By Reed Fischer
By Anna Gulbrandsen
By Jeff Gage
By Stacy Schwartz
By Natalie Gallagher
By Erik Thompson
By Jeff Gage
By Loren Green
Rites of Passage
[Editor's note: A correction ran concerning this story; see end of article.]
"EVERY TIME YOU listen to a track," muses this reflective Rhyme Sayers auxiliary, "that's four minutes of your life that you can never get back." Such simple math should hardly make for a revelation. But in a moment crammed with more underground 12-inches and cassettes and miscellaneous recorded paraphernalia than even the most diligent headz can process--and in a scene that, for all its charms, is too chummy and polite to say when wack is wack--Brother Ali's home truth is worth restating.
Though Ali cuts his easy groove with some Bomb Squad sirens and Wu strings, his tracks lope more leisurely than that previous carpe-diem sentiment might lead you to expect. This allows Ali to flex narrative skills as well as the virtuoso displays of intricately rhymed tongue twisters common to the MC. "Nine Double Em," in which the fool Ali shoots for fronting on Nicollet turns out to be the cousin he never met, is more than a match for eloquent spoken-word bits by local poetic luminaries Desdamona and Queen Aminah. Granted, Ali and I might pull our levers from opposite ends of the voting booth: The bootstraps street wisdom of "Whatever" ("Our so-called leaders they whine for legislation/When the biggest problem we have is our decision-making") is a bit too libertarian from my queasy white-liberal perspective. (All that's missing is a verse about how student loans sap the pioneer impulse). But his reclamation of "Ali Boombaye," ("Ali, Kill Him," the battle cry Muhammad Ali encouraged his Zairean supporters to chant while he trained to slug George Foreman in the Rumble in the Jungle) is an overdue addendum to hip-hop bloodthirst.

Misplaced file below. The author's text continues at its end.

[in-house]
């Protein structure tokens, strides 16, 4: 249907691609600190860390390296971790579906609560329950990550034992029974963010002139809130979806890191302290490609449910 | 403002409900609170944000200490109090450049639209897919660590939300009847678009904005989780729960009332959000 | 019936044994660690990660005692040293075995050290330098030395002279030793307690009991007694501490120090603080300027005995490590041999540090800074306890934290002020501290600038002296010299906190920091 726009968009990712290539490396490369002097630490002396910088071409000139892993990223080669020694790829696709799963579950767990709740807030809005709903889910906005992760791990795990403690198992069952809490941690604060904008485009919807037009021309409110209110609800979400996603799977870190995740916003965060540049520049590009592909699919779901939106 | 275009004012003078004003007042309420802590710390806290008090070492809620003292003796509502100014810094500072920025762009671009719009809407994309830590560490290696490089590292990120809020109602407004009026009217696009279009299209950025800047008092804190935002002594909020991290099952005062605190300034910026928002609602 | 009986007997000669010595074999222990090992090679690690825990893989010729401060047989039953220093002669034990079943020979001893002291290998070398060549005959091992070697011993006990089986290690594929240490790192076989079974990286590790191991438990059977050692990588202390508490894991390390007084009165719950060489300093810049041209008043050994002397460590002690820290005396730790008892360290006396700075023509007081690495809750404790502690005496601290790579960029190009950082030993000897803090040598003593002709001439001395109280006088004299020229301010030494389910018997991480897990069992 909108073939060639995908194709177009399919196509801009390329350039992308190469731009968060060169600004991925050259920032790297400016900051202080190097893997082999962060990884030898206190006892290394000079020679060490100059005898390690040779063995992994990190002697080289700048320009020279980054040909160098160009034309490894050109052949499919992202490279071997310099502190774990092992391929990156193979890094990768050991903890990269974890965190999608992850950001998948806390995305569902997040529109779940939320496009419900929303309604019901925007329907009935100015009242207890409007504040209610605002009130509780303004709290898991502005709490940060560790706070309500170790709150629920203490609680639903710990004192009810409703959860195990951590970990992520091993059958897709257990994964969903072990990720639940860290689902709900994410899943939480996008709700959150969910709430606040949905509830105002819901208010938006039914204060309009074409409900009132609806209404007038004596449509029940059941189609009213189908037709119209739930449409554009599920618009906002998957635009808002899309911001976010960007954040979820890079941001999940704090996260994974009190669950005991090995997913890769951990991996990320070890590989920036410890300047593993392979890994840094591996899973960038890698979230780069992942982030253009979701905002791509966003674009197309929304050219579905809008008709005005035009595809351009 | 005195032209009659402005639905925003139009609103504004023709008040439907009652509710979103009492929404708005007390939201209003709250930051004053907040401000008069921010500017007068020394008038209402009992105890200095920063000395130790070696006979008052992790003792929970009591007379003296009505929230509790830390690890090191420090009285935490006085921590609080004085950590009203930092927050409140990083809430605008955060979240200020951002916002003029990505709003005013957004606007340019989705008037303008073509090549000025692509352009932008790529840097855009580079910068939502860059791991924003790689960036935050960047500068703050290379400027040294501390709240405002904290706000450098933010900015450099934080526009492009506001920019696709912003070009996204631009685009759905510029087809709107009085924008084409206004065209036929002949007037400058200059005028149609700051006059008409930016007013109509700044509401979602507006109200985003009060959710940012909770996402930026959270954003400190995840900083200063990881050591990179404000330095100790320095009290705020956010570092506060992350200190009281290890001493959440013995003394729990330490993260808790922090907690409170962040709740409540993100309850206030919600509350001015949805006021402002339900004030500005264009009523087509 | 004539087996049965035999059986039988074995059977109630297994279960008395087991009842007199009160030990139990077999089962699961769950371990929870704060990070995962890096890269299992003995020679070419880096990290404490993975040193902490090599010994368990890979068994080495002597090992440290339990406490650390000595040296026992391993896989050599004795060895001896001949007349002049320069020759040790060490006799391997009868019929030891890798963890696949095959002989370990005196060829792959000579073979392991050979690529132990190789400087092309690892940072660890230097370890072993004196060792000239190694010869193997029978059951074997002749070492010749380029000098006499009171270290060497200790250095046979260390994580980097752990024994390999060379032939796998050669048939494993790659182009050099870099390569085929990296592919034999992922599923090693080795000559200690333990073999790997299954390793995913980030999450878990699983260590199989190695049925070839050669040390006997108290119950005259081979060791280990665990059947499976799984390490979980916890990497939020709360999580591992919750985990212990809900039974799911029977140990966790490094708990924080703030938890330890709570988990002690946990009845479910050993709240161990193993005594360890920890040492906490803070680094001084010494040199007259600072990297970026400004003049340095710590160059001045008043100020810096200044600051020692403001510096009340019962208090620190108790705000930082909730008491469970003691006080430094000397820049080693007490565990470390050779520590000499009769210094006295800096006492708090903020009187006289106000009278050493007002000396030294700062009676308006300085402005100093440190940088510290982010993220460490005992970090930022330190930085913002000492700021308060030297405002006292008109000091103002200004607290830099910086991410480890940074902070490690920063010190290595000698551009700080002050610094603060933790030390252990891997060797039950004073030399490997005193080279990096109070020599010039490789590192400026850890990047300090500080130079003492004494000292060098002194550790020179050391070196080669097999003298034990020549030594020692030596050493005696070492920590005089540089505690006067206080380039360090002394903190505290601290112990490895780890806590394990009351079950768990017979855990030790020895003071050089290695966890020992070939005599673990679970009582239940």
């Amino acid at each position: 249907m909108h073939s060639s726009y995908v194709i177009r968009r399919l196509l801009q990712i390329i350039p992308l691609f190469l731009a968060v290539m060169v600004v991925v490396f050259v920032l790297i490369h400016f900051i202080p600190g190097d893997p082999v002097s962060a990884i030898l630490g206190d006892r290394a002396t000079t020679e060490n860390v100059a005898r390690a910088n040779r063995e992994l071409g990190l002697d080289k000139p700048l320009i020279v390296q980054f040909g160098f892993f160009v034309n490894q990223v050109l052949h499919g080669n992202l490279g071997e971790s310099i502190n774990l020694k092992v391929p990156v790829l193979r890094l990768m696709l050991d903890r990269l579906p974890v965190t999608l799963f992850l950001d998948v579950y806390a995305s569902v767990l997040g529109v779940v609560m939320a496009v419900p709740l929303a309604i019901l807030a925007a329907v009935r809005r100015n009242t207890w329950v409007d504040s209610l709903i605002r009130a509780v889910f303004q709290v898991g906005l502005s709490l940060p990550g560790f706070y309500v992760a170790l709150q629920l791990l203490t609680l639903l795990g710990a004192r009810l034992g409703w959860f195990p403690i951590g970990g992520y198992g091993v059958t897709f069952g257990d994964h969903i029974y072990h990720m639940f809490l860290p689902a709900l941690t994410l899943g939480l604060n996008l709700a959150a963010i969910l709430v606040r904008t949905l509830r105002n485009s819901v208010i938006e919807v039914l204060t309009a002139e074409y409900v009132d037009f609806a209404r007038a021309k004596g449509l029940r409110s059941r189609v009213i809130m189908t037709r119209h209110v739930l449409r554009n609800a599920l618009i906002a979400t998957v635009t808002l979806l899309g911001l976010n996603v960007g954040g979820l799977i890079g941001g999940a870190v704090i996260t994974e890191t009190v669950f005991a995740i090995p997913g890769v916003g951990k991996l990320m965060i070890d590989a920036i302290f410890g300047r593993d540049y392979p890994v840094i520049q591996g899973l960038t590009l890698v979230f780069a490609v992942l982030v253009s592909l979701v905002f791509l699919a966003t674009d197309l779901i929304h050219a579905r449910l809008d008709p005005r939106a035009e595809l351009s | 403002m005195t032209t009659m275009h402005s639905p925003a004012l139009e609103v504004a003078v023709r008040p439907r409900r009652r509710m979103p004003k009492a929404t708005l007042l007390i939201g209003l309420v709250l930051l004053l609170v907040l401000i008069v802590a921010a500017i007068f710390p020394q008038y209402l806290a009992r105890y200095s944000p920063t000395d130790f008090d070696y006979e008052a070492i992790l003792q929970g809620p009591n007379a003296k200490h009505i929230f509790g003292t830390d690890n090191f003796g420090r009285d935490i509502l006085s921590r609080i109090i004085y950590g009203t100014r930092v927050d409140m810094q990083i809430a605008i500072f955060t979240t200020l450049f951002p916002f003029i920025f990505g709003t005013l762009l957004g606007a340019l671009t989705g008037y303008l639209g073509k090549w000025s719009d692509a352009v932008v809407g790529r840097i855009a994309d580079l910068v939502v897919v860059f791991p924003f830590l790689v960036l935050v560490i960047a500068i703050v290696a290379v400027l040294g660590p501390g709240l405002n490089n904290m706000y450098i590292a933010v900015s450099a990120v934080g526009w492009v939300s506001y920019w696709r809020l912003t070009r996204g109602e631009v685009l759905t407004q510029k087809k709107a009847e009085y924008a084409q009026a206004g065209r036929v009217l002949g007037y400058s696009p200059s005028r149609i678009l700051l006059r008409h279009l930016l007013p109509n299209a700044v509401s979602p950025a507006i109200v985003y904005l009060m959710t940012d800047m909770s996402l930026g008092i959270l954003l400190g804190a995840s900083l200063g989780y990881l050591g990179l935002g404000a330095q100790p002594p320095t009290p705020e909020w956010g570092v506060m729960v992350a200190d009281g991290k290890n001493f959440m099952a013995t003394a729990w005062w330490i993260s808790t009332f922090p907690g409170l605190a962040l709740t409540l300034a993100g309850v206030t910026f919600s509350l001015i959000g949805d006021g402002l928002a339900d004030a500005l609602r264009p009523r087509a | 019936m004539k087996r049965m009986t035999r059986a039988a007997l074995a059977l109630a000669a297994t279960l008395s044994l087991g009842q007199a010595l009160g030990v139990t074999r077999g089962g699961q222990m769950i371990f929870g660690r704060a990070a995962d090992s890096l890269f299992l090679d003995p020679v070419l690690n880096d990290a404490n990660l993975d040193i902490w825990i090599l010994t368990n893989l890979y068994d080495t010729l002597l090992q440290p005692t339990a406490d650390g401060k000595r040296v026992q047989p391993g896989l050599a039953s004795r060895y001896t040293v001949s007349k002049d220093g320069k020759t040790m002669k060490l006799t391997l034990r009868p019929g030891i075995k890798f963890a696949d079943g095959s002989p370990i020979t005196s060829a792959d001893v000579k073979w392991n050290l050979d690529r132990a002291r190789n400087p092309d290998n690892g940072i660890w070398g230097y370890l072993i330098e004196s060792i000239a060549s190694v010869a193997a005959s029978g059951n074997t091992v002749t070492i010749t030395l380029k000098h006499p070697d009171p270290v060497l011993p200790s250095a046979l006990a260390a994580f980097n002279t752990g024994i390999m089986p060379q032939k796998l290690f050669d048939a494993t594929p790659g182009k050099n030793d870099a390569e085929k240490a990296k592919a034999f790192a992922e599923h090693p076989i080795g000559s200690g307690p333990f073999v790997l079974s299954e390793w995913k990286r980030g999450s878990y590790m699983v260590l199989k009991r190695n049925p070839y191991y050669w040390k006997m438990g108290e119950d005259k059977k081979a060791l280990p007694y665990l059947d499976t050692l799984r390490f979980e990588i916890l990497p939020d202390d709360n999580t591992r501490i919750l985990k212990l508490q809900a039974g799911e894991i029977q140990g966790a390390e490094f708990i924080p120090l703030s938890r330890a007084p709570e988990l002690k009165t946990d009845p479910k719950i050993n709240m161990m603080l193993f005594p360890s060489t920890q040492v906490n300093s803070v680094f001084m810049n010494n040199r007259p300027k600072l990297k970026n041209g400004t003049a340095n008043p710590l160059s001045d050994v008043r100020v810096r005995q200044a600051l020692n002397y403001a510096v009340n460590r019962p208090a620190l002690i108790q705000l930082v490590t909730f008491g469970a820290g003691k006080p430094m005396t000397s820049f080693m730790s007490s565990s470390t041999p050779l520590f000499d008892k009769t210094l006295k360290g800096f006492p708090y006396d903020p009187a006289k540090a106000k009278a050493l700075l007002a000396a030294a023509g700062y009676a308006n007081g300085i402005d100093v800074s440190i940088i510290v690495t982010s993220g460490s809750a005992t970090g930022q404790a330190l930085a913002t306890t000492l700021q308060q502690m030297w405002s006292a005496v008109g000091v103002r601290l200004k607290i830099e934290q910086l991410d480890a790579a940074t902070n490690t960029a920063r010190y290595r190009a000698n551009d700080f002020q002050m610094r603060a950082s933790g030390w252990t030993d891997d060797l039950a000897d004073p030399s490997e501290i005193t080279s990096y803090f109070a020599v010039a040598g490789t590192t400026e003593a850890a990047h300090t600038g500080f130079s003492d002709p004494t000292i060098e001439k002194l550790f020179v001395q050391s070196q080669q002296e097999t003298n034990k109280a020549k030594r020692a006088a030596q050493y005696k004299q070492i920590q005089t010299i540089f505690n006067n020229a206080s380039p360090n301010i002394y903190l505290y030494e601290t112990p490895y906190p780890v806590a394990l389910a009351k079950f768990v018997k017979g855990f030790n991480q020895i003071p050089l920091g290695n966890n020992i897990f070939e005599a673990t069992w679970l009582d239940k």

One quibble: Like all Rhyme Sayers product, Rights of Passage is a cassette-only release (whether this is a matter of principle or economics, I won't guess). Really, compact-disc releases pose no challenge to anyone's cred, and the pressing technology gets cheaper by the day. Step into the Eighties already, fellas, and rerelease this on CD. After a half-dozen listens to this 54-minute-and-30-second tape (that makes for 327 happily surrendered minutes of my particular life), I say Brother Ali deserves digital preservation.
Correction published 11/27/2000:
Owing to reporting errors, this review contained several mistakes, misspellings, and misidentifications. Suffice to say it was Muhammad Ali (not Muhammed Ali) who fought George Foreman (not George Frazier, or, for that matter, Joe Frazier) in the Rumble in the Jungle. The above version of the story reflects the corrected text. City Pages regrets the error.
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